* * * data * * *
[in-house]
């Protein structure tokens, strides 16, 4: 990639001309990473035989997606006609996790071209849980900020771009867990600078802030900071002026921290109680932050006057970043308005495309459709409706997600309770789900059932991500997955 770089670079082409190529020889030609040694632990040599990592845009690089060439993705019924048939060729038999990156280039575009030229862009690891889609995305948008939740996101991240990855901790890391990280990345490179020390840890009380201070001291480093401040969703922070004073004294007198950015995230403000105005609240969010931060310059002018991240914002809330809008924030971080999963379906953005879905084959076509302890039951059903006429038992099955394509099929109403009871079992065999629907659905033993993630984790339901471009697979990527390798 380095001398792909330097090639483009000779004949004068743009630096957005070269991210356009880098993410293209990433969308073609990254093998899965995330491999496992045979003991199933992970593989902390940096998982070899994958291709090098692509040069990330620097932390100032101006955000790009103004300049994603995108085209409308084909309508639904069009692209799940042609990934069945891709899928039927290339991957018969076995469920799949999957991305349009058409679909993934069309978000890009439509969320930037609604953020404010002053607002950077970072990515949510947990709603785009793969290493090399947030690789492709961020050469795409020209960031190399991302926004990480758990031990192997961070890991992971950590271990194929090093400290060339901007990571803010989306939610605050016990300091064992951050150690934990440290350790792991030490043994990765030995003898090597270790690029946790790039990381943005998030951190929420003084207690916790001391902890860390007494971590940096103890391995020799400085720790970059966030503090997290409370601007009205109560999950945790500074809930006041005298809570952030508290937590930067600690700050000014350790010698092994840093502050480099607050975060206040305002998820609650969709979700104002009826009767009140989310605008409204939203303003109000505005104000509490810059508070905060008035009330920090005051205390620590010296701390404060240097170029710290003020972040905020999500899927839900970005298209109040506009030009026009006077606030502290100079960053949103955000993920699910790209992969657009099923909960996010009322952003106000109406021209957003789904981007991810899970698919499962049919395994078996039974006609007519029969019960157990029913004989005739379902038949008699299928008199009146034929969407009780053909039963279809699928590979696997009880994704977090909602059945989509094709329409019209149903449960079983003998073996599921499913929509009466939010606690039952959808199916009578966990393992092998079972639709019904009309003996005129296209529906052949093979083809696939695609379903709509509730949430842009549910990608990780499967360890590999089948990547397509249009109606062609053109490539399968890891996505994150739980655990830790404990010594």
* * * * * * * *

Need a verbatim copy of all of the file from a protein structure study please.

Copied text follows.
[in-house]
């Protein structure tokens, strides 16, 4: 990639001309990473035989997606006609996790071209849980900020771009867990600078802030900071002026921290109680932050006057970043308005495309459709409706997600309770789900059932991500997955 770089670079082409190529020889030609040694632990040599990592845009690089060439993705019924048939060729038999990156280039575009030229862009690891889609995305948008939740996101991240990855901790890391990280990345490179020390840890009380201070001291480093401040969703922070004073004294007198950015995230403000105005609240969010931060310059002018991240914002809330809008924030971080999963379906953005879905084959076509302890039951059903006429038992099955394509099929109403009871079992065999629907659905033993993630984790339901471009697979990527390798 380095001398792909330097090639483009000779004949004068743009630096957005070269991210356009880098993410293209990433969308073609990254093998899965995330491999496992045979003991199933992970593989902390940096998982070899994958291709090098692509040069990330620097932390100032101006955000790009103004300049994603995108085209409308084909309508639904069009692209799940042609990934069945891709899928039927290339991957018969076995469920799949999957991305349009058409679909993934069309978000890009439509969320930037609604953020404010002053607002950077970072990515949510947990709603785009793969290493090399947030690789492709961020050469795409020209960031190399991302926004990480758990031990192997961070890991992971950590271990194929090093400290060339901007990571803010989306939610605050016990300091064992951050150690934990440290350790792991030490043994990765030995003898090597270790690029946790790039990381943005998030951190929420003084207690916790001391902890860390007494971590940096103890391995020799400085720790970059966030503090997290409370601007009205109560999950945790500074809930006041005298809570952030508290937590930067600690700050000014350790010698092994840093502050480099607050975060206040305002998820609650969709979700104002009826009767009140989310605008409204939203303003109000505005104000509490810059508070905060008035009330920090005051205390620590010296701390404060240097170029710290003020972040905020999500899927839900970005298209109040506009030009026009006077606030502290100079960053949103955000993920699910790209992969657009099923909960996010009322952003106000109406021209957003789904981007991810899970698919499962049919395994078996039974006609007519029969019960157990029913004989005739379902038949008699299928008199009146034929969407009780053909039963279809699928590979696997009880994704977090909602059945989509094709329409019209149903449960079983003998073996599921499913929509009466939010606690039952959808199916009578966990393992092998079972639709019904009309003996005129296209529906052949093979083809696939695609379903709509509730949430842009549910990608990780499967360890590999089948990547397509249009109606062609053109490539399968890891996505994150739980655990830790404990010594």